We demonstrated the suitability of polymer composites filled with silicon carbide (SiC) powders derived from a recycling process for applications in electronic devices manufacturing. SiC powders have been synthesized from the process byproducts and used as fillers in the formulation of polystyrene (PS)/SiC composites, which have been used in the preparation of substrates using the solution-casting technique. Different substrates have been prepared by changing the concentration of SiC in the composite in the range from 6.7 to 67 wt % and used in simple electronic devices by performing gold contacts in both planar and stacked configurations. The electrical behaviors of both stacked and planar devices were investigated in direct current (DC) and alternate current (AC) regimes. The experimental results showed that charge percolation could be considered an explanation for the abrupt change in the differential conductivity observed around 30 wt %. Fowler-Nordheim tunneling at high fields has been found to be compatible with static characteristics and with high-frequency AC measurements and, therefore, charge tunneling between SiC islands has been proposed as the physical mechanism provoking the changes in charge transport in the substrates investigated. From this first experimental analysis, it appears that SiC/PS composites could suit their use in tunneling-gate dielectrics (i.e., in transistors suitable for their applications in nonvolatile random-access memory) for low concentrations or as a continuous semiconducting media when SiC is dispersed in high-concentration composites.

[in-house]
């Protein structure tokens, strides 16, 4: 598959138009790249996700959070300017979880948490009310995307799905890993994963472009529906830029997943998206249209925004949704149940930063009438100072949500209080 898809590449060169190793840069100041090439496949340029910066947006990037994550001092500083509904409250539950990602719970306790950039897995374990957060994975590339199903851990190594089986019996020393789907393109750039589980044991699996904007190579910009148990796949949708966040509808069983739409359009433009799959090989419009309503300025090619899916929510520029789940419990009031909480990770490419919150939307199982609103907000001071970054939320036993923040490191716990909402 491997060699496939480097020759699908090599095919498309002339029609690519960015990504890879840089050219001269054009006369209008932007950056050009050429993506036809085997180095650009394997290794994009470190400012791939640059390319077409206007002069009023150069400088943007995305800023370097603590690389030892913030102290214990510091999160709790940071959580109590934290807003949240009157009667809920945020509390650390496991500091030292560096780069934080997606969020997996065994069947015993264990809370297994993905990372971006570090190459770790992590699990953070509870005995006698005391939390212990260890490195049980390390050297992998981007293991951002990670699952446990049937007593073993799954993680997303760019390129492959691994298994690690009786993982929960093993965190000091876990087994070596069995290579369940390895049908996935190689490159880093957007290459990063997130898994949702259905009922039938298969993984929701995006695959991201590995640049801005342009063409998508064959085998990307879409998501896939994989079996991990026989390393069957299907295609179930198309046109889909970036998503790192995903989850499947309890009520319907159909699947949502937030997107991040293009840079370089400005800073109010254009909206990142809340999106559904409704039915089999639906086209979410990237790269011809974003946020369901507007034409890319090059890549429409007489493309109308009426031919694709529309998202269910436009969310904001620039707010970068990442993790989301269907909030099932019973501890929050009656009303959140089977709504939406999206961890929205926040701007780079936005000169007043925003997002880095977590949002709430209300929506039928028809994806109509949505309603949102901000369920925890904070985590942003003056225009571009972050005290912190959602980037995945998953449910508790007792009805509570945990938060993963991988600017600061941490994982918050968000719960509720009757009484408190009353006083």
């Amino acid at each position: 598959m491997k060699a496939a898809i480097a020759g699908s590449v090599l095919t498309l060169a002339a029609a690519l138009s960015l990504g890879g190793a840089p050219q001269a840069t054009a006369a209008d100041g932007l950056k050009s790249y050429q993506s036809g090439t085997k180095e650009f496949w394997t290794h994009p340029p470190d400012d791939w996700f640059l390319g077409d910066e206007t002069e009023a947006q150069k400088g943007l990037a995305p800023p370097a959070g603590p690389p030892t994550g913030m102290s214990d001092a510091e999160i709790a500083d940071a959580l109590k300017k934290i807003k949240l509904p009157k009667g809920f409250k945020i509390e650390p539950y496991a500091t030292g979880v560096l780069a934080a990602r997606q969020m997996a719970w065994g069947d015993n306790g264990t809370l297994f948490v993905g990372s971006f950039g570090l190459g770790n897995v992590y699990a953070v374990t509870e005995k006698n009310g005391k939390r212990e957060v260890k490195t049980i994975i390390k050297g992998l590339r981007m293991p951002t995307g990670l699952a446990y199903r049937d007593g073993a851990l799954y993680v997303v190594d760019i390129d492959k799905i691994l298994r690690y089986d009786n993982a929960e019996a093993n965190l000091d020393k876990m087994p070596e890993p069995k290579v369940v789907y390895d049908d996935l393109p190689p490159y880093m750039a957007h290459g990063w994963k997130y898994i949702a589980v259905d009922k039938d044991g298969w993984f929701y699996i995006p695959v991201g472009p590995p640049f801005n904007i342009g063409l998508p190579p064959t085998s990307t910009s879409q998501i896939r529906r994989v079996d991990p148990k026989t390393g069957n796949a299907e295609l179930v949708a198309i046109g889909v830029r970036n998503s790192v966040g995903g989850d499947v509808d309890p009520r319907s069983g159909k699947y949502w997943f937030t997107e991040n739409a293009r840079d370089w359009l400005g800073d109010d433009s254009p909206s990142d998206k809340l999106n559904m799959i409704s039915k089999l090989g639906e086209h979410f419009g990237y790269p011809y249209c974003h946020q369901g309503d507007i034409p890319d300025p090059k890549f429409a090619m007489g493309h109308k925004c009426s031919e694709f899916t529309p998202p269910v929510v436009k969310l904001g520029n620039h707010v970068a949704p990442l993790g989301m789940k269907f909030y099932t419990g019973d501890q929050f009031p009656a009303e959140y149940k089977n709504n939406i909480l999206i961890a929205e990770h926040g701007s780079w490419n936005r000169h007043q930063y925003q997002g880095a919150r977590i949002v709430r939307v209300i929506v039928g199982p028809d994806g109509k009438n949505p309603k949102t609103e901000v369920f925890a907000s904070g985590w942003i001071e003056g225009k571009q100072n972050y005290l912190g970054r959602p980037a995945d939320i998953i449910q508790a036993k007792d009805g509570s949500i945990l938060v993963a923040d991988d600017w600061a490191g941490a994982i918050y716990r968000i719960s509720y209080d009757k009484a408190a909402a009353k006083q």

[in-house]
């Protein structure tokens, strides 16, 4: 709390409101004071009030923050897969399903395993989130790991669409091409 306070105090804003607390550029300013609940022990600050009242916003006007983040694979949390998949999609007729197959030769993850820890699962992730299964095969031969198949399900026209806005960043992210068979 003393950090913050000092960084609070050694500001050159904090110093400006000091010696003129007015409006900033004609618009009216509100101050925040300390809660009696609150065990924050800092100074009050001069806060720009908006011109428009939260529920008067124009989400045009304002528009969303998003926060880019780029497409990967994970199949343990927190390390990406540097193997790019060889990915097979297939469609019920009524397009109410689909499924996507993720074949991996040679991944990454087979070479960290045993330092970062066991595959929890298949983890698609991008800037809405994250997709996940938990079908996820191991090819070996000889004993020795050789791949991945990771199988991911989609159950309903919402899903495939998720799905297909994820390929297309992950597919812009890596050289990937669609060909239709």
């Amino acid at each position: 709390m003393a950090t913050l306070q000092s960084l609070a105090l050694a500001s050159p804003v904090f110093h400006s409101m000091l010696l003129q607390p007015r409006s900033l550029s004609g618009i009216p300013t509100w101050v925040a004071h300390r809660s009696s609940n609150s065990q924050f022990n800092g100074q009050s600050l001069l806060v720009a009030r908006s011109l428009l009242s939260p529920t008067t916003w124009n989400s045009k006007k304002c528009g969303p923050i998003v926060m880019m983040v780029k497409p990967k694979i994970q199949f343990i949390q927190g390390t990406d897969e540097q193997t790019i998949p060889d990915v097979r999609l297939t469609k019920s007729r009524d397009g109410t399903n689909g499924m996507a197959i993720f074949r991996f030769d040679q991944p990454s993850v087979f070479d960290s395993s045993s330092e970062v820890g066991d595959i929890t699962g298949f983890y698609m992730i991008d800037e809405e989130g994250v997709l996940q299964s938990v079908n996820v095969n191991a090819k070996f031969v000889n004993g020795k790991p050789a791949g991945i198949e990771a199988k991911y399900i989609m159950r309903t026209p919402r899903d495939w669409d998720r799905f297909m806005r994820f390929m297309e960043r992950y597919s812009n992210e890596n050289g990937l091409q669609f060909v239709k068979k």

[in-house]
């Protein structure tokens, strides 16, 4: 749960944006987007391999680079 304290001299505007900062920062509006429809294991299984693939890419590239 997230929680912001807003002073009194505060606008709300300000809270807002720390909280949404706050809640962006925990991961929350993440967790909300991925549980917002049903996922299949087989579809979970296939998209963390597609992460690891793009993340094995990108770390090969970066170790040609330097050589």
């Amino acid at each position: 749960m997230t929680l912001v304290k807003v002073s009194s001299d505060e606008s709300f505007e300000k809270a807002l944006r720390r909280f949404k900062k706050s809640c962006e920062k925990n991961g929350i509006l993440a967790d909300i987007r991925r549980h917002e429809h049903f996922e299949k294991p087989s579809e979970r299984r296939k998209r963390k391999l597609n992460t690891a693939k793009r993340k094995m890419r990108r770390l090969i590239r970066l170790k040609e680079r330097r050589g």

All Science Journal Classification (ASJC) codes
- Materials Science(all)
- Condensed Matter Physics
- Surfaces and Interfaces